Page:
Event counters

If any device may leak information outside of the trusted part of the platform, its specification ensures that only public data may be leaked out that interface. Thus, if you ever try to output anything to, say, the network card, SymDiff is going to raise an alarm if you don't prove that it's public.

The specification also says that data you read from untrusted parts of the platform is public. So you can prove data is public if you read it from, say, the network. But, most of the time, you'll want to do something to that data before you output it. If you can prove that your output derives only from public data, you'll be allowed to output it. But how do you prove such "derivation"?

Suppose we have a set of expressions S that are known to be public, and we want to prove that another expression D is also public. We can do this by proving that, for any two program runs L and R in which each expression S takes on the same value in both runs, D also takes on the same value in both runs.

We call these two runs L and R the "left" run and the "right" run. We use left(E) as the value that E takes on in the left run, and right(E) as the value that E takes on in the right run. So the axiom SymDiff applies is:

public(S) && (left(S) == right(S) ==> left(D) == right(D)) ==> public(D)

Indeed, viewed this way, you can think of public(X) as a synonym for left(X) == right(X). If this appears in a pre-condition, then SymDiff considers only pairs of runs in which X takes on the same value in both runs. If this appears in a post-condition, then SymDiff tries to prove that in any pair of runs considered, X takes on the same value.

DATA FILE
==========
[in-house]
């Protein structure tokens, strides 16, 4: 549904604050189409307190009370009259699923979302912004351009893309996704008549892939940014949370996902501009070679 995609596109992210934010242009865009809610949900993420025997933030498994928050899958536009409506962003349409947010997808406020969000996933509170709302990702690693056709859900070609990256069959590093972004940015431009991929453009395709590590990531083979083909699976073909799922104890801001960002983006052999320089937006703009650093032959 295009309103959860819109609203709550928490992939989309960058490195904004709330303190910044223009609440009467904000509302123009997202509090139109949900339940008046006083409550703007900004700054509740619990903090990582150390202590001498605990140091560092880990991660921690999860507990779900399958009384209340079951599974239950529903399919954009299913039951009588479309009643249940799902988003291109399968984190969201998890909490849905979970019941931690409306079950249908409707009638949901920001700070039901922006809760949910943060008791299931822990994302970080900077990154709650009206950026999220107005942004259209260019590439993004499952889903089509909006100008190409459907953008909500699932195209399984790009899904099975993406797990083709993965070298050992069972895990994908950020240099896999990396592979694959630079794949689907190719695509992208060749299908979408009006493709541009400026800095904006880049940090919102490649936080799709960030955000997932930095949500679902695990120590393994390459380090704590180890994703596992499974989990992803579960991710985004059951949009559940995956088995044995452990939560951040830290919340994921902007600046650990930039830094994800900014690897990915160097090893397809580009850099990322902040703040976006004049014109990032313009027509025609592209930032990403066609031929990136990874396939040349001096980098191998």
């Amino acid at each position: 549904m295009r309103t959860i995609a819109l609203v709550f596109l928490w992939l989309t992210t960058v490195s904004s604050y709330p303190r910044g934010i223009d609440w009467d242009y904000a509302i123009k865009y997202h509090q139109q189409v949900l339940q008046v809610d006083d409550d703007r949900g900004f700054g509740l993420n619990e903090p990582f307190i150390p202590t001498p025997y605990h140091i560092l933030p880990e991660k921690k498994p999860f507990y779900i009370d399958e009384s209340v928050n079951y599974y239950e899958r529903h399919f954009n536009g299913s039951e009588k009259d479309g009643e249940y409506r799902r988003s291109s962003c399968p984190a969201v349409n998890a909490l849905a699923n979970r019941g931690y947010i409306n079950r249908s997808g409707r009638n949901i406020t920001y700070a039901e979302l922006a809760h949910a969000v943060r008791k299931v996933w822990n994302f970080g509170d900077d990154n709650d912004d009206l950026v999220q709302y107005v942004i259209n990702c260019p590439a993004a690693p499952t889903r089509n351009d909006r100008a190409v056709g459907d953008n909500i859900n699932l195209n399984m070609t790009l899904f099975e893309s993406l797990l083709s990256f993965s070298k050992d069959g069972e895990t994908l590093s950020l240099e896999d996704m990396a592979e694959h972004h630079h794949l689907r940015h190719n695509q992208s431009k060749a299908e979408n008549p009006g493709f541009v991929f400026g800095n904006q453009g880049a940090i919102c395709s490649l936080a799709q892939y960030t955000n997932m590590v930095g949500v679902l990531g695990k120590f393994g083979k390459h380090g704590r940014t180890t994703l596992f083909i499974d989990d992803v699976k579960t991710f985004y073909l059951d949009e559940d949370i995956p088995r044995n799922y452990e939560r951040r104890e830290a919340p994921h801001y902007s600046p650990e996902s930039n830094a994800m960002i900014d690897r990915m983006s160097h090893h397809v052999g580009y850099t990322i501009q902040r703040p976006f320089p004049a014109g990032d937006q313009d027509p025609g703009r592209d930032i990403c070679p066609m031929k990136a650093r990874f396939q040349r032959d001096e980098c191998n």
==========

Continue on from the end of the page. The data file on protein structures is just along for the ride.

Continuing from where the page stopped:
Unfortunately, SymDiff can only look at these relational invariants when they're pre-conditions, post-conditions, or loop invariants. So you can't, for instance, assert(public(X)).

Sometimes you'll need to output data that can't be proven to be public. For instance, if you encrypt secret data using your private key, that encryption derives from the private key, which derives from randomness read from the trusted platform, which is obviously not public. However, you and I and the remote verifier know that the encryption scheme doesn't actually reveal anything about the key. So you'll need to convey that in an axiom that essentially forces SymDiff to accept something as public. For instance, you can write:

method {:axiom} DeclassifyEncryption (m:seq<int>, k:RSAKey, e:seq<int>) requires e == RSAEncrypt(m, k); ensures public(e);

so you can encrypt something, call DeclassifyEncryption, then output the encryption on the network.

Note the {:axiom} and the lack of a body. The lack of a body means that Dafny and DafnyCC will take all the post-conditions on faith. If this sounds dangerous, that's because it is, and for this reason the build system won't build an executable if there are any body-less methods. However, the :axiom directive tells the system it's OK to build an executable even though there's no body on this method.

Event counters

Last edited Oct 14, 2014 at 11:14 PM by howell, version 2